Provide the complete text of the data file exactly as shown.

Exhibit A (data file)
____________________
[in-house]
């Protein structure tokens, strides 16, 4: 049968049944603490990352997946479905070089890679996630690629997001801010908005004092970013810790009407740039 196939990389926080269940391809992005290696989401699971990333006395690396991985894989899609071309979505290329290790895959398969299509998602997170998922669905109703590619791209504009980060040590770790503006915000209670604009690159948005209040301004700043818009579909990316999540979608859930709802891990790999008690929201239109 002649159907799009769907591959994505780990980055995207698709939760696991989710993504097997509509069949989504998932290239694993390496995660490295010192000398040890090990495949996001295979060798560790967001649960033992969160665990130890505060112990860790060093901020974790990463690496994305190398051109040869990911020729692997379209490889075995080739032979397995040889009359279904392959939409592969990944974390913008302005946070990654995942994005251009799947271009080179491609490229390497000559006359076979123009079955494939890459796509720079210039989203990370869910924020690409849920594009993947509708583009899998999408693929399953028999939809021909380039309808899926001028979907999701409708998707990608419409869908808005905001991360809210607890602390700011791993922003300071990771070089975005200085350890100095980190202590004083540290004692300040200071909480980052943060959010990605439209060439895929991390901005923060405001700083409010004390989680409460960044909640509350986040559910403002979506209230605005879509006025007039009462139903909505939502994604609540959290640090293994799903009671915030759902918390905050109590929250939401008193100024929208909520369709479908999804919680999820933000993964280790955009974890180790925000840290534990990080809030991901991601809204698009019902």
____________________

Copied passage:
[in-house]
């Protein structure tokens, strides 16, 4: 049968049944603490990352997946479905070089890679996630690629997001801010908005004092970013810790009407740039 196939990389926080269940391809992005290696989401699971990333006395690396991985894989899609071309979505290329290790895959398969299509998602997170998922669905109703590619791209504009980060040590770790503006915000209670604009690159948005209040301004700043818009579909990316999540979608859930709802891990790999008690929201239109 002649159907799009769907591959994505780990980055995207698709939760696991989710993504097997509509069949989504998932290239694993390496995660490295010192000398040890090990495949996001295979060798560790967001649960033992969160665990130890505060112990860790060093901020974790990463690496994305190398051109040869990911020729692997379209490889075995080739032979397995040889009359279904392959939409592969990944974390913008302005946070990654995942994005251009799947271009080179491609490229390497000559006359076979123009079955494939890459796509720079210039989203990370869910924020690409849920594009993947509708583009899998999408693929399953028999939809021909380039309808899926001028979907999701409708998707990608419409869908808005905001991360809210607890602390700011791993922003300071990771070089975005200085350890100095980190202590004083540290004692300040200071909480980052943060959010990605439209060439895929991390901005923060405001700083409010004390989680409460960044909640509350986040559910403002979506209230605005879509006025007039009462139903909505939502994604609540959290640090293994799903009671915030759902918390905050109590929250939401008193100024929208909520369709479908999804919680999820933000993964280790955009974890180790925000840290534990990080809030991901991601809204698009019902």